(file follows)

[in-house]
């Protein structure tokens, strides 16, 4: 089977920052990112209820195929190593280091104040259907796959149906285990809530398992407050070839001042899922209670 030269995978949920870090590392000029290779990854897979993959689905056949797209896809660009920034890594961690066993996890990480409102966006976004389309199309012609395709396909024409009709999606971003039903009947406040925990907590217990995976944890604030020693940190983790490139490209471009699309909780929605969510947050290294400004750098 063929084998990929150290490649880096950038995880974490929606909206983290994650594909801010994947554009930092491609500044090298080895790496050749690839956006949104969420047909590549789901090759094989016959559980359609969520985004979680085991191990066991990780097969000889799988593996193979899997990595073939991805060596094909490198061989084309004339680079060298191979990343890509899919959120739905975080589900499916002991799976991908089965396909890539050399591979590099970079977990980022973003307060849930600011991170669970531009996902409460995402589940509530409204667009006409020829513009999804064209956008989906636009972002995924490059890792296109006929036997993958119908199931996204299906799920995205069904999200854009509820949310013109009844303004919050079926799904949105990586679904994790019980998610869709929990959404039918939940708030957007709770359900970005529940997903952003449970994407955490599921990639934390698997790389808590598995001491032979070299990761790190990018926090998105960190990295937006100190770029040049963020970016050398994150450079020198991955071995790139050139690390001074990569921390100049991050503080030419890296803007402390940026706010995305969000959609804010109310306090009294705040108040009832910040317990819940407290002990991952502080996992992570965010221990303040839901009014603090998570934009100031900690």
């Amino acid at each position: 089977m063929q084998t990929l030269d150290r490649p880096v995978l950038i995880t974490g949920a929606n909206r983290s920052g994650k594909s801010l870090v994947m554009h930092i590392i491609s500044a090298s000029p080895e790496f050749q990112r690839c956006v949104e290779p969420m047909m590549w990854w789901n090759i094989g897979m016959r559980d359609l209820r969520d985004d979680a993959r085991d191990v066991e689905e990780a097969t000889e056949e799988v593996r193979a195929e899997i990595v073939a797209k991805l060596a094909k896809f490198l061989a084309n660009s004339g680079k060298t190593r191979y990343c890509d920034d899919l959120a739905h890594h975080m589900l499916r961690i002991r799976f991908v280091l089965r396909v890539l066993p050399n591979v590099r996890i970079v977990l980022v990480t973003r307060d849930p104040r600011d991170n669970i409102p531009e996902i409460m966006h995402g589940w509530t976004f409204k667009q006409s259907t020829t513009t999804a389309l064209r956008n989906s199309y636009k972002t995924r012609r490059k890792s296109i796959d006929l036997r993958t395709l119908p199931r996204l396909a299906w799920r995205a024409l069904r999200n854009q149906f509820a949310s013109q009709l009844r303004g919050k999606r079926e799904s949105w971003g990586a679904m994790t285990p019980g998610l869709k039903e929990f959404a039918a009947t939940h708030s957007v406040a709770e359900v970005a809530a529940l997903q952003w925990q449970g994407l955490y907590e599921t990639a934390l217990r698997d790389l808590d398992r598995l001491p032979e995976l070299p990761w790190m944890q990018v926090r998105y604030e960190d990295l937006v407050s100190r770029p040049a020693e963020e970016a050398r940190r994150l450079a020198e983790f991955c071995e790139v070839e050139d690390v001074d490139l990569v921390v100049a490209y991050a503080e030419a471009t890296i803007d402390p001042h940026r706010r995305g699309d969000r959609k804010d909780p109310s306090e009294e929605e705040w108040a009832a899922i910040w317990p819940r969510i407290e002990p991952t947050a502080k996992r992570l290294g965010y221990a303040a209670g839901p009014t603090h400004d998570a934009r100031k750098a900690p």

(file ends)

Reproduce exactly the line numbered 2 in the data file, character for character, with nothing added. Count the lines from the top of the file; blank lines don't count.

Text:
């Protein structure tokens, strides 16, 4: 089977920052990112209820195929190593280091104040259907796959149906285990809530398992407050070839001042899922209670 030269995978949920870090590392000029290779990854897979993959689905056949797209896809660009920034890594961690066993996890990480409102966006976004389309199309012609395709396909024409009709999606971003039903009947406040925990907590217990995976944890604030020693940190983790490139490209471009699309909780929605969510947050290294400004750098 063929084998990929150290490649880096950038995880974490929606909206983290994650594909801010994947554009930092491609500044090298080895790496050749690839956006949104969420047909590549789901090759094989016959559980359609969520985004979680085991191990066991990780097969000889799988593996193979899997990595073939991805060596094909490198061989084309004339680079060298191979990343890509899919959120739905975080589900499916002991799976991908089965396909890539050399591979590099970079977990980022973003307060849930600011991170669970531009996902409460995402589940509530409204667009006409020829513009999804064209956008989906636009972002995924490059890792296109006929036997993958119908199931996204299906799920995205069904999200854009509820949310013109009844303004919050079926799904949105990586679904994790019980998610869709929990959404039918939940708030957007709770359900970005529940997903952003449970994407955490599921990639934390698997790389808590598995001491032979070299990761790190990018926090998105960190990295937006100190770029040049963020970016050398994150450079020198991955071995790139050139690390001074990569921390100049991050503080030419890296803007402390940026706010995305969000959609804010109310306090009294705040108040009832910040317990819940407290002990991952502080996992992570965010221990303040839901009014603090998570934009100031900690």